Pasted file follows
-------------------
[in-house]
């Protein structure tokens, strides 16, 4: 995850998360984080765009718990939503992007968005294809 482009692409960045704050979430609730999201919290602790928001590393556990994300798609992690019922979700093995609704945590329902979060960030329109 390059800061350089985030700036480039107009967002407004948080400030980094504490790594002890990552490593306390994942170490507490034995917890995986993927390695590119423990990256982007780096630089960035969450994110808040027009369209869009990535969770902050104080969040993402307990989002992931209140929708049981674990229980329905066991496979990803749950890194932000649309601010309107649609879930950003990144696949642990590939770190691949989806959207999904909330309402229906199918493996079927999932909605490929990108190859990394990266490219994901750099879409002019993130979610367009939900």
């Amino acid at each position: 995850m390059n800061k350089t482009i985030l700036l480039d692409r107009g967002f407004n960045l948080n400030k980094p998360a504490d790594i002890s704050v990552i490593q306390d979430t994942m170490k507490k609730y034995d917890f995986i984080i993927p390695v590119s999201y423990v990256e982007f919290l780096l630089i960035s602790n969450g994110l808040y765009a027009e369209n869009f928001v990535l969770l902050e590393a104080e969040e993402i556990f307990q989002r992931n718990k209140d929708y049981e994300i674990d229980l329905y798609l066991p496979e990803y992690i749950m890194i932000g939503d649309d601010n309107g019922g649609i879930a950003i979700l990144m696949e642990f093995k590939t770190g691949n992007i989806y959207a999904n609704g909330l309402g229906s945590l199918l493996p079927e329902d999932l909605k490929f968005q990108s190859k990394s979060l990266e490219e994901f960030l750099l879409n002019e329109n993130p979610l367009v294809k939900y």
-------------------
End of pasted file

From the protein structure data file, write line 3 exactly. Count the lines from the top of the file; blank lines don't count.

């Amino acid at each position: 995850m390059n800061k350089t482009i985030l700036l480039d692409r107009g967002f407004n960045l948080n400030k980094p998360a504490d790594i002890s704050v990552i490593q306390d979430t994942m170490k507490k609730y034995d917890f995986i984080i993927p390695v590119s999201y423990v990256e982007f919290l780096l630089i960035s602790n969450g994110l808040y765009a027009e369209n869009f928001v990535l969770l902050e590393a104080e969040e993402i556990f307990q989002r992931n718990k209140d929708y049981e994300i674990d229980l329905y798609l066991p496979e990803y992690i749950m890194i932000g939503d649309d601010n309107g019922g649609i879930a950003i979700l990144m696949e642990f093995k590939t770190g691949n992007i989806y959207a999904n609704g909330l309402g229906s945590l199918l493996p079927e329902d999932l909605k490929f968005q990108s190859k990394s979060l990266e490219e994901f960030l750099l879409n002019e329109n993130p979610l367009v294809k939900y």